Axel Gedaschko: "The winning project 'Against the Current - Social City of Wulsdorf' represents the great social commitment shown by numerous actors in many districts throughout Germany. STÄWOG has been addressing the architectural and social grievances in the Wulsdorf-Ringstraße housing estate since 1999. Instead of the frequently demanded complete demolition, they focused on partial deconstruction, new construction and innovative further development of the buildings - an approach which both protected and preserved the building fabric as well as the existing social structures. The now significantly higher quality of architecture and living environment creates identity in a positive sense. While in the past this quarter was a social hotspot of the region, today the residents are proud to live here, the fact of which has also positive effects on the adjacent surroundings.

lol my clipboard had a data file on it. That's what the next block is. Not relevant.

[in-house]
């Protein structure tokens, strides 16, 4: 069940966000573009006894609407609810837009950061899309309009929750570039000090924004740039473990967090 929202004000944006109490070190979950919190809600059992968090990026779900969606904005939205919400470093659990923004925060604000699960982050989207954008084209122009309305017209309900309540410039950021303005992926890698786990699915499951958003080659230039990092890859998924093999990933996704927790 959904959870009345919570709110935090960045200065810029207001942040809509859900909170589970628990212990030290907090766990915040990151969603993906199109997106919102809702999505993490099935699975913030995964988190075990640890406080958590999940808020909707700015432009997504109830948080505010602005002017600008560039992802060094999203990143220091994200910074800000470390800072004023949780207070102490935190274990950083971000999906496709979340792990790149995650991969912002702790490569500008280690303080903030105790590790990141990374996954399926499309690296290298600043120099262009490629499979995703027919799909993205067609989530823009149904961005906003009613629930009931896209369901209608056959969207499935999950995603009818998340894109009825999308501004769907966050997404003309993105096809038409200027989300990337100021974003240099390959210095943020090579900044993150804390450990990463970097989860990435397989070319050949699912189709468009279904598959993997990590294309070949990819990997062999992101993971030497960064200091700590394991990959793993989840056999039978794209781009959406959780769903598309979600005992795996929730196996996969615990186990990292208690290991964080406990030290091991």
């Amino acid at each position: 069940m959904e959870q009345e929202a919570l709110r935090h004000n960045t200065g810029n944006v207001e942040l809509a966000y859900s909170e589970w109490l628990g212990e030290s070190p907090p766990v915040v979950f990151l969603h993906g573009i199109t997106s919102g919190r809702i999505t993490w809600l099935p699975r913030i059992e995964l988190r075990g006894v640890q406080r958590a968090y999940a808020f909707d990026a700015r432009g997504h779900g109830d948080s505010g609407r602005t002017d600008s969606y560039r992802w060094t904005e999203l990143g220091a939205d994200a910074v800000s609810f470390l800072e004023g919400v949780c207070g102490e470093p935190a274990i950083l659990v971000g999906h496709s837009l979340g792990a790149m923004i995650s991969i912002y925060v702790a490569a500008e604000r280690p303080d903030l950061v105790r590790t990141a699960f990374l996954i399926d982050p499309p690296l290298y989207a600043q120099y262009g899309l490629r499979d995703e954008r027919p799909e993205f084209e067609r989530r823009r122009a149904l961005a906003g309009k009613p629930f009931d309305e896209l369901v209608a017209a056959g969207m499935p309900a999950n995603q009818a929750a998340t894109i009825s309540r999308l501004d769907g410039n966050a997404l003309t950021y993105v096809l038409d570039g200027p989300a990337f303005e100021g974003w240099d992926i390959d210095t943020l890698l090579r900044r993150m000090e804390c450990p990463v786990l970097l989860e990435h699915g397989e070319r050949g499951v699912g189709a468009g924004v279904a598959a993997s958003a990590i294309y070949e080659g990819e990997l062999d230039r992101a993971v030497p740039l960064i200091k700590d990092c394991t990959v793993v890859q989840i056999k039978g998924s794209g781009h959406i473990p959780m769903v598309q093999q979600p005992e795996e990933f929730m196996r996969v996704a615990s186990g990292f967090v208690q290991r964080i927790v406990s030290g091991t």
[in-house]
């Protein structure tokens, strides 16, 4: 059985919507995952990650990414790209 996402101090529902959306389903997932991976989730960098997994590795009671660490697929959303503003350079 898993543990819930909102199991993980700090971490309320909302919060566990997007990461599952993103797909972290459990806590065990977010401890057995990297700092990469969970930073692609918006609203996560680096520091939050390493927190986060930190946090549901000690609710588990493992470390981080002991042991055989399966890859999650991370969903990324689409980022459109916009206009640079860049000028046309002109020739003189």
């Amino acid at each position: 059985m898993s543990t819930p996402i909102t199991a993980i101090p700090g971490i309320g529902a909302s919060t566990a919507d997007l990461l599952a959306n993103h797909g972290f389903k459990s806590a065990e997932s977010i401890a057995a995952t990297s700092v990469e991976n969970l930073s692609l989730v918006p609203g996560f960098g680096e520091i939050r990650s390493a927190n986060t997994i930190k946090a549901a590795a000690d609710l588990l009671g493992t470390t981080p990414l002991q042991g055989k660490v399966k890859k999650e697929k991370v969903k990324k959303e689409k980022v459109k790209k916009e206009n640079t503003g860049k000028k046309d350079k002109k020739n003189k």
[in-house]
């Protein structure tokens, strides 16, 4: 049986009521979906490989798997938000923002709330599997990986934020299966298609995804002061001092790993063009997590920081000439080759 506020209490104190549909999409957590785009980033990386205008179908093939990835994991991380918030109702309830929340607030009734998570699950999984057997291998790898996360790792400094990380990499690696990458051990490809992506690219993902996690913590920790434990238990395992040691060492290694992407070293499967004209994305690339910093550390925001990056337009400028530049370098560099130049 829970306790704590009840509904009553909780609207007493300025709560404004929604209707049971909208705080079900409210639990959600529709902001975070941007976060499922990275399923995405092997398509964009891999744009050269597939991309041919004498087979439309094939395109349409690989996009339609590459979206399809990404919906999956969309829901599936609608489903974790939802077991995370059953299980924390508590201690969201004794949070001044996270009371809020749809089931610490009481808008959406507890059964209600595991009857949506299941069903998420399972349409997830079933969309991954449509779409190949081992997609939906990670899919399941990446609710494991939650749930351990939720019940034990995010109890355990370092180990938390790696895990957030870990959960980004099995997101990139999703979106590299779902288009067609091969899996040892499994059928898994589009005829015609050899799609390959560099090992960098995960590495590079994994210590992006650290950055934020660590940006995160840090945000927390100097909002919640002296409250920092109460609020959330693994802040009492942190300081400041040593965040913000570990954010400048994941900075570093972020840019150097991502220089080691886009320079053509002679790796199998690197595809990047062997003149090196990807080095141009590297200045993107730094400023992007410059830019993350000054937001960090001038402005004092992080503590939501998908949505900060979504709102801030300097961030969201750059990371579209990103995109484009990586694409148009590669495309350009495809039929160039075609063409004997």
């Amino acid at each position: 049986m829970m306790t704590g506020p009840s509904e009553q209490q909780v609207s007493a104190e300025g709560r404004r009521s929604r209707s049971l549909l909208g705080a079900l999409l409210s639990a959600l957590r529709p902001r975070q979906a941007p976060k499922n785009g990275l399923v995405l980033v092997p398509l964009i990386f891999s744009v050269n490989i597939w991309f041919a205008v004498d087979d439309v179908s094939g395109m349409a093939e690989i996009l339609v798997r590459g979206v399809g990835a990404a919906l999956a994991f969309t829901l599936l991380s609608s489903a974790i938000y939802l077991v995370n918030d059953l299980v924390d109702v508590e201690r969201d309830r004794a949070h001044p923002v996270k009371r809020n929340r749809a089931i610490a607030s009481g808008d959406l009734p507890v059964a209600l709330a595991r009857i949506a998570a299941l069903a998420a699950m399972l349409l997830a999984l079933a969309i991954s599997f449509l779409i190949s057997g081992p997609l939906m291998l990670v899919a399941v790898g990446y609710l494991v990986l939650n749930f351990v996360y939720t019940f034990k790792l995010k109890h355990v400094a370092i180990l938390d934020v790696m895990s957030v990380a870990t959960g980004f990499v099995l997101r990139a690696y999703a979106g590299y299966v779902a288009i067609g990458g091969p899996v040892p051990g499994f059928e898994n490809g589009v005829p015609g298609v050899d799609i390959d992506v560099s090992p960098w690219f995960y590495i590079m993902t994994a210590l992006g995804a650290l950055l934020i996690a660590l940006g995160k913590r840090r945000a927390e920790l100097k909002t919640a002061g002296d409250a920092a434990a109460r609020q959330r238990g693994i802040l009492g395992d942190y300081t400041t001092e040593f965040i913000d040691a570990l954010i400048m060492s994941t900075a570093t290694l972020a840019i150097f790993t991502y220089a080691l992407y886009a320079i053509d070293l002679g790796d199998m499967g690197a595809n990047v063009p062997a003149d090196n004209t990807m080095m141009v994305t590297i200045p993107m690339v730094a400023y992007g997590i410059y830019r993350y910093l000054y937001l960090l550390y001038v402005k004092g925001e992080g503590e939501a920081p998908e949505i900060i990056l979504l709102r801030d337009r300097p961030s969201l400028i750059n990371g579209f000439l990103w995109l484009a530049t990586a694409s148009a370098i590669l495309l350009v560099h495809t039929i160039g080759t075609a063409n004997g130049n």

With this project, the company has been able to demonstrate comprehensive and long-term planning in terms of social development of a residential area. It is also clear that successful urban development can only be achieved in cooperation with local actors, the municipalities and with the participation of the tenants.
P@L: New forms of housing for young families. Services for senior citizens. Living and working together. Good offers increase demand. What offers and what concepts does the GdW have?
Axel Gedaschko: The social change has a major influence on the development of housing trends in Germany. The focus is on demographic development as well as digitisation and innovative forms of living. Digital citizens need digital services. The product living as such has to be adapted to the modern age, including careful pricing and a reorganisation of communication channels with tenants.